Google plans to end its work on Project Maven, a US Department of Defense drone imaging and AI program. Google told employees about the decision in early June after several employees had already quit the company in protest.
The case raises an important question. Do IT workers, software developers, and other technology professionals have a moral or ethical obligation to society that goes beyond their allegiance to their employers? If employees do have an issue with something their employer does, do they have any recourse?
That's among the types of questions that the ACM (Association for Computing Machinery) hopes to address with an update to its code of ethics. The organization last updated its code of ethics in 1992 a very long time ago indeed when it comes to how far computer and software development has evolved. For instance, the first line-mode web browser (forget about any cat videos) was launched in 1992.
Among the goals of the newly updated code is to give ACM members something to take to their employers if they are faced with an ethical dilemma like that one that faced Google developers in their development work. That's according to Marty Wolf, co-chair of the ACM Committee on Professional Ethics and a professor of computer science at Bemidji State University in Minnesota. He spoke with InformationWeek in an interview.
Wolf acknowledged that technology continues to progress at an ever-faster rate. Also, technology may be designed for one purpose but then evolve to serve a new purpose that had never been envisioned by its original creators. The new code addresses those concerns.
"There is a need for people to pay attention to how the systems are being used and how that changes," Wolf told InformationWeek. "The code now acknowledges that we are charting new territory on a regular basis."
Consider AI and machine learning, for instance. While some top executives such as SAS CTO Oliver Schabenberger believe concern over these technologies may be overblown, others such as Tesla CEO Elon Musk have expressed concern about the potential for such technologies to do harm. Then there are the other hazards we've already seen with machine learning. Wolf points to Microsoft's Twitter bot Tay, which was trained by Twitter users to post racist tweets. Clearly, that wasn't Microsoft's intention when it launched the bot. There are also plenty of examples of algorithms spitting out biased results after being trained with biased cultural data. And don't forget about the headlines regarding Facebook's lax privacy practices and Cambridge Analytica's exploitation of them.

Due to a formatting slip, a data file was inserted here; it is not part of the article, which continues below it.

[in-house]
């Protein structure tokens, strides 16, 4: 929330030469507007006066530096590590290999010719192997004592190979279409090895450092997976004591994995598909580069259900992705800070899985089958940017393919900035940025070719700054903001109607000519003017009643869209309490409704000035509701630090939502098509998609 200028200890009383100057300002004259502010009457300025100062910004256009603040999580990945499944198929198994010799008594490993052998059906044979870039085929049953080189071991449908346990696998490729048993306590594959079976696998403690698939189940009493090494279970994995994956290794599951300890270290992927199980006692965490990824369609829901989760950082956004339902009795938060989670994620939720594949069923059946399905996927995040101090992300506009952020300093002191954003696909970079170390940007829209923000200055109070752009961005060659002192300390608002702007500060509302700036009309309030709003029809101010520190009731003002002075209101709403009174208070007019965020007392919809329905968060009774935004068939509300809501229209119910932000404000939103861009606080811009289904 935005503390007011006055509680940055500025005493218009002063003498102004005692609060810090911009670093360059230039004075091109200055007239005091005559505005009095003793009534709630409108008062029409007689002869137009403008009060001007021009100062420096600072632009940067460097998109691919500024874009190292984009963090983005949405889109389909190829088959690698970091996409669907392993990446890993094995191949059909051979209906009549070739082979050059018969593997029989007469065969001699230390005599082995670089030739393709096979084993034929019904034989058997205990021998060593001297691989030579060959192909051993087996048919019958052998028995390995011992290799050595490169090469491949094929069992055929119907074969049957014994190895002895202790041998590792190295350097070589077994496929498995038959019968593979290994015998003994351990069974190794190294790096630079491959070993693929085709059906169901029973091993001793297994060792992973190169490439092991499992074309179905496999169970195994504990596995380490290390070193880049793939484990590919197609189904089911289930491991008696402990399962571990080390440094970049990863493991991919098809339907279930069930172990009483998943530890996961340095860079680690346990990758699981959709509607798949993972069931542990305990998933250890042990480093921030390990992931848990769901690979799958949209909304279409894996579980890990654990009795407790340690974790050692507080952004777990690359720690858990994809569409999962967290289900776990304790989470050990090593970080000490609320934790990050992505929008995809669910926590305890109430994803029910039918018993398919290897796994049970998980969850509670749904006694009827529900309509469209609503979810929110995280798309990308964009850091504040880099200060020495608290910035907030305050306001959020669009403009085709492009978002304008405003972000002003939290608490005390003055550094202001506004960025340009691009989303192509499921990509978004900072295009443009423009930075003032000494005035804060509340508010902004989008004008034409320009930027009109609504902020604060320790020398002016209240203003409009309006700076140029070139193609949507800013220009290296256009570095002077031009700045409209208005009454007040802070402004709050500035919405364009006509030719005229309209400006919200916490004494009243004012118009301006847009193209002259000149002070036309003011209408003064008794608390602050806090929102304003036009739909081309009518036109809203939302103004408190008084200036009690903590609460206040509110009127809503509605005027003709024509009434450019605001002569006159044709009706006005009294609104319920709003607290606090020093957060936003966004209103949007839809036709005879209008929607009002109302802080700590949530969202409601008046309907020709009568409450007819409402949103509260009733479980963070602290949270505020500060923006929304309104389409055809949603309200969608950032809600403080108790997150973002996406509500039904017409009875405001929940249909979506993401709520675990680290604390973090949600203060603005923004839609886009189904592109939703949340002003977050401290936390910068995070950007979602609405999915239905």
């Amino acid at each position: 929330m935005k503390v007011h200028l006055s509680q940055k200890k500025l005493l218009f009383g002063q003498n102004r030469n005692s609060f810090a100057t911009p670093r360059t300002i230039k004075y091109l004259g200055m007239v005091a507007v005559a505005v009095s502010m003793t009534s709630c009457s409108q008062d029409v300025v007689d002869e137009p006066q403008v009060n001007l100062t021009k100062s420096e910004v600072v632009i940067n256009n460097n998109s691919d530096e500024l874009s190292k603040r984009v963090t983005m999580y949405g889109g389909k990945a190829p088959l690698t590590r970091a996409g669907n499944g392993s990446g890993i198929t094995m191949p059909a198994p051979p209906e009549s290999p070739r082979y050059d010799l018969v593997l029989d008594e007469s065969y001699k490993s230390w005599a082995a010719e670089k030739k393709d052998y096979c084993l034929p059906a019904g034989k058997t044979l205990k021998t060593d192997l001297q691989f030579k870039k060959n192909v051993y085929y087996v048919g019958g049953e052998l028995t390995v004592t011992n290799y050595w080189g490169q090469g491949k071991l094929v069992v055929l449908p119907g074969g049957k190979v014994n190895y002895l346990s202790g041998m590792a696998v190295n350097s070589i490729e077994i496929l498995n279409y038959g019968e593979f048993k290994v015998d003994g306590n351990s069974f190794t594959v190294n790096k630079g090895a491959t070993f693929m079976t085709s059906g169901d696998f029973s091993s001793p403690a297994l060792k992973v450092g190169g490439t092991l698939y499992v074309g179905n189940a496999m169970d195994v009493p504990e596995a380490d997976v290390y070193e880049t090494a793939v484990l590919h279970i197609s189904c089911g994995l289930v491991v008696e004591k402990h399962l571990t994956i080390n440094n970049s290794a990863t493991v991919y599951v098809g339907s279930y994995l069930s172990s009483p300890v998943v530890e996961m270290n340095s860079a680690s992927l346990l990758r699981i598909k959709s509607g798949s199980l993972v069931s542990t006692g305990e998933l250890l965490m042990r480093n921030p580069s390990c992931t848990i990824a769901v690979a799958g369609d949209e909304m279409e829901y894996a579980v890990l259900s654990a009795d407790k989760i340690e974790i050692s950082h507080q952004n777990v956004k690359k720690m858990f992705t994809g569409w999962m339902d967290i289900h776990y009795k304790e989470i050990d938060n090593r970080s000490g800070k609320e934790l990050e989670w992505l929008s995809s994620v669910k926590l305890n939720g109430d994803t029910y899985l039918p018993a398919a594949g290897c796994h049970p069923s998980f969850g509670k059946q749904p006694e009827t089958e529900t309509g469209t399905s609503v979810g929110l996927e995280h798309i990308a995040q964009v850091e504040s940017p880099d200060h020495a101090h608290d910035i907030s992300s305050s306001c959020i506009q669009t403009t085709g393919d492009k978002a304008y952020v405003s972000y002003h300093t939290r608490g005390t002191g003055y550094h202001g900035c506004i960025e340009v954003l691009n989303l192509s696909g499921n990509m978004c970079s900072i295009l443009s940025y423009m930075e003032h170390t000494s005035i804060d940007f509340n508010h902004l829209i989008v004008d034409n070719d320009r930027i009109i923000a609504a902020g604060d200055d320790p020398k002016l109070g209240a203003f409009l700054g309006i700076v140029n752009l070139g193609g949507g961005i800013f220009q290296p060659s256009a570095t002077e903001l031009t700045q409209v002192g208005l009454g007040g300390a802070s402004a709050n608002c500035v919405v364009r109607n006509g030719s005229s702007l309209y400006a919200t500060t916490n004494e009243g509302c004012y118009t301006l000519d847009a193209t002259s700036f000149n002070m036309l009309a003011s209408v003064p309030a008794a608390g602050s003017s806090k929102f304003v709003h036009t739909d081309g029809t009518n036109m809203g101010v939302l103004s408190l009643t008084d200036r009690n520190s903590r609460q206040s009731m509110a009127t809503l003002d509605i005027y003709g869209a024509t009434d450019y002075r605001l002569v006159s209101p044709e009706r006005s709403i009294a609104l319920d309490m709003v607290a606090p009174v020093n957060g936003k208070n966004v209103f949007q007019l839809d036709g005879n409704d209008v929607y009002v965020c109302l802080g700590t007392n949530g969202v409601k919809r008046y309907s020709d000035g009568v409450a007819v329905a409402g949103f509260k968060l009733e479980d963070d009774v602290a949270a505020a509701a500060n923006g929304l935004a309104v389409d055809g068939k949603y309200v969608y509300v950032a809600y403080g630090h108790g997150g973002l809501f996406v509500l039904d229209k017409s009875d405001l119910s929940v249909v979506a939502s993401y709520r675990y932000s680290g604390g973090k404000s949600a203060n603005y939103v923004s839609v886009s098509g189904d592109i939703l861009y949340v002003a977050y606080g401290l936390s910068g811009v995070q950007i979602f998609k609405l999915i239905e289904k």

You would think that those developments had spurred the rewrite of ACM's code of ethics, but the process actually began about two years ago. ACM said that technology is everywhere today, unlike in 1992, and that means that the professionals who work on the technology have new responsibilities. That's what drove the rewrite.
The updated code has included input from computing professionals around the world and addresses the advances that have been made in computing technology since 1992. ACM said in a statement announcing the update that it expects nearly all of its nearly 100,000 members from 190 countries to abide by the code.
For instance, the code adds new responsibilities for computing professionals in leadership roles to "recognize and take special care of systems that become integrated into the infrastructure of society." Social media may be one of those types of systems, for instance.
"So much has changed since ACM released its last code of ethics in 1992," said ACM President Cherri M. Pancake, in a statement. "Because computing is now inextricably linked into almost every aspect of society, the actions of computing professionals have more impact than ever before. It is imperative that everyone in our field act responsibly."
To help computer and IT pros navigate the ethics of the world's new technological landscape, ACM is also launching something it calls the Integrity Project. The Integrity Project is a series of resources design to help with ethical decision making. These will include fictionalized case studies of issues that may arise and how the code can be applied to help. The Integrity Project will also include the Ask an Ethicist advice column where computing pros can bring tricky issues that arise in the course of their jobs. The hope is to give computing professionals another resource as technology pervades every aspect of life.
"We think this is really important work," Wolf said.
Check out the new code of ethics here.Jessica Davis has spent a career covering the intersection of business and technology at titles including IDG's Infoworld, Ziff Davis Enterprise's eWeek and Channel Insider, and Penton Technology's MSPmentor. She's passionate about the practical use of business intelligence, ... View Full Bio